The Transforming Effect of the Eval4Action Campaign: 3 Lessons from EnCompass’ Engagement

Written by: Tessie Tzavaras Catsambas

This piece was originally posted on the Eval4Action blog as part of the ‘Walk the Talk’ blog series. 

When EvalYouth Global Network, Global Parliamentarians Forum for Evaluation and the UNFPA Evaluation Office announced the Eval4Action campaign, the EnCompass team immediately signed on for three reasons:

  • Evaluation. We believe in the role of evaluation in promoting the Sustainable Development Goals (SDGs) and leaving no one behind. As Marco Segone (Director, UNFPA Evaluation Office) said in the introductory video for Eval4Action, evaluation is well-positioned to have “the highest multiplier effect on sustainable development.” We agree, as evidenced in EnCompass’ mission: to support organizations through evidence, engagement, and learning to harness their strengths and diversity for sustainable positive impact.
  • Values. Our values of celebrating diversity and co-creation align well with Eval4Action’s values of inclusion and partnership. The focus on action resonates with us as an inclusive invitation to every person and organization to contribute based on their strengths.
  • Youth. Sustainable change must involve young people, because they should have a role in shaping the future that belongs to them and future generations. They bring energy, passion, ideas, confidence, and impatience.

Participating in the Eval4Action campaign gave EnCompass the opportunity to focus action on these important values, to see the link between actions already taking place across our company, and to find new ways to support the SDGs. Let me share briefly what we learned through our participation in the Eval4Action campaign:

Lesson 1: An openness to younger people opens the mind, invites curiosity, and energizes communities. Young people are invested in the future in a more immediate way than those of us who have been around for a while. Things that older people had to unlearn and or learn later in life, young people know, because they grew up with them. They have instincts informed by that knowledge and fresh ways of seeing possibilities.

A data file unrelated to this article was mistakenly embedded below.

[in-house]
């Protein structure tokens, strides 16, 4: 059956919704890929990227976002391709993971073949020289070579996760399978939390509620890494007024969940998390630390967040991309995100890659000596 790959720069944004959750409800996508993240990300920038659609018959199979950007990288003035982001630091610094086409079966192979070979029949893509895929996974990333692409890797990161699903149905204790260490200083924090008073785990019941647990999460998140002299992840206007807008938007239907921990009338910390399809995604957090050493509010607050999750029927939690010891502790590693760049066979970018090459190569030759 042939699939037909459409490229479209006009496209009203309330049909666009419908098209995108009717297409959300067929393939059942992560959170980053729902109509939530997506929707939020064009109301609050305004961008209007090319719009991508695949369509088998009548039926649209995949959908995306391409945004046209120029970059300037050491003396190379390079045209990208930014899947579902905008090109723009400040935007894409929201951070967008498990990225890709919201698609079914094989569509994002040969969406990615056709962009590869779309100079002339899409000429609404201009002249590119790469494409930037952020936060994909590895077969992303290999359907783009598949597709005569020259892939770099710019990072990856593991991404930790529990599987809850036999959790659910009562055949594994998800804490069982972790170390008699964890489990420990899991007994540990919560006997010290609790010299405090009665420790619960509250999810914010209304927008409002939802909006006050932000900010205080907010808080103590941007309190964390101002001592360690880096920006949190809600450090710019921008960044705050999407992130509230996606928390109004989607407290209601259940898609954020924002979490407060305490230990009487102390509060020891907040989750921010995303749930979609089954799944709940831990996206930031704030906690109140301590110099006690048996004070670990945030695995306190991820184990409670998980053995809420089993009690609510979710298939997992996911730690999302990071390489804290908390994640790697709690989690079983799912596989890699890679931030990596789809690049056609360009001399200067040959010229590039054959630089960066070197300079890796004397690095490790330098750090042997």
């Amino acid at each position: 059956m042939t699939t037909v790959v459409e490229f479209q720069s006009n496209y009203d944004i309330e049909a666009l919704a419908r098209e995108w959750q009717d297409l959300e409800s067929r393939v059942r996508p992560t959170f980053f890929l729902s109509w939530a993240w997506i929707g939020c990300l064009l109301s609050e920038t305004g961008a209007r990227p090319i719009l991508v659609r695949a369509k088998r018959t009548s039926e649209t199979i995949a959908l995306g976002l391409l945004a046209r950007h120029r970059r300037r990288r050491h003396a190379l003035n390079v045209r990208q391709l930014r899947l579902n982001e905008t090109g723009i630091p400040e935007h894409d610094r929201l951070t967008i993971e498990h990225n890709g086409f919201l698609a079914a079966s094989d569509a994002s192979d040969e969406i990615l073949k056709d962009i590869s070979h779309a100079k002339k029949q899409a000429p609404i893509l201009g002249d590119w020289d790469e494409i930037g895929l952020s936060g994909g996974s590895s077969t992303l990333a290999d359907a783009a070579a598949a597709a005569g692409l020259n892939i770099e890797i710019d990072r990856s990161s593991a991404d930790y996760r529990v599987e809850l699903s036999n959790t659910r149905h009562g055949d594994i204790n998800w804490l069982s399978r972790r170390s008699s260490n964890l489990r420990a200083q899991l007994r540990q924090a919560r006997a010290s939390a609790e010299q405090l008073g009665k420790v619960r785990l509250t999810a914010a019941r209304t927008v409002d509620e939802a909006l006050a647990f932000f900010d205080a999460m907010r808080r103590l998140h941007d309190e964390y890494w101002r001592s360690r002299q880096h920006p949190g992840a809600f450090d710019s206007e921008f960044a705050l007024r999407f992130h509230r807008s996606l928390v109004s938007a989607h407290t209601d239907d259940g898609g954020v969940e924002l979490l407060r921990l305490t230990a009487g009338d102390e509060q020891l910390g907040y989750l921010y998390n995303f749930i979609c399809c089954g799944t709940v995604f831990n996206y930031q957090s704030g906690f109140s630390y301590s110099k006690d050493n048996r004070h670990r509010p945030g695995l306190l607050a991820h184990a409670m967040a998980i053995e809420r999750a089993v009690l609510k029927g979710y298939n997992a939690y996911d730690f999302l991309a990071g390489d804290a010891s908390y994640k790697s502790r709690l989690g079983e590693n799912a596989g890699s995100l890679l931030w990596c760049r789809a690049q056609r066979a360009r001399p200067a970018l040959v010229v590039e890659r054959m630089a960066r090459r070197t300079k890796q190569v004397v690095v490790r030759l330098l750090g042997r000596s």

In action: Hosting a GEDI scholar. For a long time, we hoped to get to a place where we could host a scholar from the American Evaluation Association’s Graduate Evaluation Diversity Initiative (GEDI). In 2020, we were able to host our first GEDI scholar, and hope to continue to be a participating host organization for the programme in the future. Our excitement when we welcomed our first GEDI intern was palpable and the experience was rewarding for all of us.

Lesson 2: Action builds confidence and renews commitment. You can surprise yourself with what your own action can achieve, especially when others are engaging in similar action. You can be inspired by yourself and your colleagues and be optimistic about what is possible, and you can take action to bring that possibility to life.

In action: Developing the Gender Transformative Design and Evaluation Learning Programme. EnCompass has been working in gender since the earlier days of the HIV/AIDS epidemic, and conducted some of the earliest gender-based violence (GBV) research under the United States Agency for International Development’s AIDSTAR One Project. Since then, we have refined and integrated new approaches and tools such as an Appreciative Gender Assessment, the Gender Integration Continuum, the Toolkit for GBV Integration in the Transport Sector, and many others.

Inspired by the Eval4Action campaign, we decided to launch a new online learning programme in the EnCompass Learning Center (ELC) that brings together some of the things we have learned over the years. This was harder to organize than you would think; with staff members working all over the world, we had to put in extra effort to make people available for pulling this course together. The result has been rewarding, both because of our own learning, and because of the enthusiastic response by the broader learning community. We have now set new goals for ourselves to expand our gender programme with additional modules such as gender budgeting, gender indicators, integrating LGBTIQ+ communities, and intersectionality with race and ethnicity.